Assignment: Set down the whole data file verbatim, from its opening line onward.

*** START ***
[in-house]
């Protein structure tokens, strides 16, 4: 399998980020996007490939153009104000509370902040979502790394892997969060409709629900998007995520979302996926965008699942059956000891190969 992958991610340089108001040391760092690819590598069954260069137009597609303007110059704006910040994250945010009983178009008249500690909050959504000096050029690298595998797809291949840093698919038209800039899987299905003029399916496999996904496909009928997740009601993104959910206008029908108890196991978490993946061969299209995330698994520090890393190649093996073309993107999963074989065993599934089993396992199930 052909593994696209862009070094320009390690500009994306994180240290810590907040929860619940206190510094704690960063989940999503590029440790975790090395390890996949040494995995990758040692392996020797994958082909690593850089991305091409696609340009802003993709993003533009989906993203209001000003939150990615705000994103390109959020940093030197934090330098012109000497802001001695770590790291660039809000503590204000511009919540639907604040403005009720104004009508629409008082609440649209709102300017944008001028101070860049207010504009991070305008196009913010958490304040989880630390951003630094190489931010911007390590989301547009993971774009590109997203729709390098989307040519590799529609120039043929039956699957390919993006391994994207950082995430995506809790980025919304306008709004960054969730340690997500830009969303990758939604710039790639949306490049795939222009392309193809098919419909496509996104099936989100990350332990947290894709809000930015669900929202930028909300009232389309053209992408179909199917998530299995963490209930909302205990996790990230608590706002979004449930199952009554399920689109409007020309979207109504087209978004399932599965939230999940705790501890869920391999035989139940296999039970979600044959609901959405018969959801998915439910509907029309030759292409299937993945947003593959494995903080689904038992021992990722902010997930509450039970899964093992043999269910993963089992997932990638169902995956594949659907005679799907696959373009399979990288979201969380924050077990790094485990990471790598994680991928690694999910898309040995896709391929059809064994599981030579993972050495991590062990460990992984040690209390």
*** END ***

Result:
[in-house]
């Protein structure tokens, strides 16, 4: 399998980020996007490939153009104000509370902040979502790394892997969060409709629900998007995520979302996926965008699942059956000891190969 992958991610340089108001040391760092690819590598069954260069137009597609303007110059704006910040994250945010009983178009008249500690909050959504000096050029690298595998797809291949840093698919038209800039899987299905003029399916496999996904496909009928997740009601993104959910206008029908108890196991978490993946061969299209995330698994520090890393190649093996073309993107999963074989065993599934089993396992199930 052909593994696209862009070094320009390690500009994306994180240290810590907040929860619940206190510094704690960063989940999503590029440790975790090395390890996949040494995995990758040692392996020797994958082909690593850089991305091409696609340009802003993709993003533009989906993203209001000003939150990615705000994103390109959020940093030197934090330098012109000497802001001695770590790291660039809000503590204000511009919540639907604040403005009720104004009508629409008082609440649209709102300017944008001028101070860049207010504009991070305008196009913010958490304040989880630390951003630094190489931010911007390590989301547009993971774009590109997203729709390098989307040519590799529609120039043929039956699957390919993006391994994207950082995430995506809790980025919304306008709004960054969730340690997500830009969303990758939604710039790639949306490049795939222009392309193809098919419909496509996104099936989100990350332990947290894709809000930015669900929202930028909300009232389309053209992408179909199917998530299995963490209930909302205990996790990230608590706002979004449930199952009554399920689109409007020309979207109504087209978004399932599965939230999940705790501890869920391999035989139940296999039970979600044959609901959405018969959801998915439910509907029309030759292409299937993945947003593959494995903080689904038992021992990722902010997930509450039970899964093992043999269910993963089992997932990638169902995956594949659907005679799907696959373009399979990288979201969380924050077990790094485990990471790598994680991928690694999910898309040995896709391929059809064994599981030579993972050495991590062990460990992984040690209390």